Sep 21, 2021

Novel assay finds new mechanism underlying red blood cell aging

Posted by in categories: biotech/medical, chemistry, life extension

Red blood cells are the most abundant cell type in blood, carrying oxygen throughout the human body. In blood circulation, they repetitively encounter various levels of oxygen tension. Hypoxia, a low oxygen tension condition, is a very common micro-environmental factor in physiological processes of blood circulation and various pathological processes such as cancer, chronic inflammation, heart attacks and stroke. In addition, an interplay between poor cellular deformability and impaired oxygen delivery is found in various pathological processes such as sickle cell disease. Sickle red blood cells simultaneously undergo drastic mechanical deformation during the sickling and unsickling process.

The interactions between hypoxia and cell biomechanics and the underlying biochemical mechanisms of the accelerated damage in diseased are well understood, however, the exact biomechanical consequences of hypoxia contributing to red cell degradation (aging) remains elusive.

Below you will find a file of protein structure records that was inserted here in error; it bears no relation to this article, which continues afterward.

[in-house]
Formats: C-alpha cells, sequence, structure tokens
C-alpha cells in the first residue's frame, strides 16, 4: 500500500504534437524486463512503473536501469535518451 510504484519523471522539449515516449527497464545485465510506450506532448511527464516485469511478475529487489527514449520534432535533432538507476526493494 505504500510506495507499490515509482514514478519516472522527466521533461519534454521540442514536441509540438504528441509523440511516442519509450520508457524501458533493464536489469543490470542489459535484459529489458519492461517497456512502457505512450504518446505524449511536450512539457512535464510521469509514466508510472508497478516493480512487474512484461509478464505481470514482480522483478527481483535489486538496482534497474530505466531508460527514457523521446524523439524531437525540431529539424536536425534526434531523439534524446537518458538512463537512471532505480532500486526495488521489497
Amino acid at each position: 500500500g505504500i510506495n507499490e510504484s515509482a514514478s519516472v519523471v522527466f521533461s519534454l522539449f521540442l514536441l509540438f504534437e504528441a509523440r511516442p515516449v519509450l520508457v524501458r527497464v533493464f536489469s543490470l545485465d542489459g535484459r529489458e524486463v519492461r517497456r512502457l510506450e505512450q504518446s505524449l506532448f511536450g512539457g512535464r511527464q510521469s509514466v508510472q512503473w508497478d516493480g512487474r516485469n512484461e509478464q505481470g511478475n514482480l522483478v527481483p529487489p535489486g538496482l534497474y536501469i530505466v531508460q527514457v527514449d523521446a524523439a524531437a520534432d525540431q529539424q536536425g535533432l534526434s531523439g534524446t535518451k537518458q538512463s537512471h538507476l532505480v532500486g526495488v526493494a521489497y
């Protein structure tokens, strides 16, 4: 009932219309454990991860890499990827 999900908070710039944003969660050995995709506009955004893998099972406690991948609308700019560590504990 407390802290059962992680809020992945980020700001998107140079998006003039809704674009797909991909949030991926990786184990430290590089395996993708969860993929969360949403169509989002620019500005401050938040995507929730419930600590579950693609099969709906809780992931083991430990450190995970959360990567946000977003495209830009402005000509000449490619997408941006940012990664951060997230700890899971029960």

Researchers from Florida Atlantic University’s College of Engineering and Computer Science, in collaboration with the Massachusetts Institute of Technology (MIT), sought to identify the role of hypoxia on red blood cell aging via the biomechanical pathways. In particular, they examined hypoxia-induced impairment of red blood cell deformability at the single cell level, compared the differences between non-cyclic hypoxia and cyclic hypoxia, and documented any cumulative effect vs. hypoxia cycles, such as aspects that have not been studied quantitatively. Red blood cell deformability is an important biomarker of its functionality.

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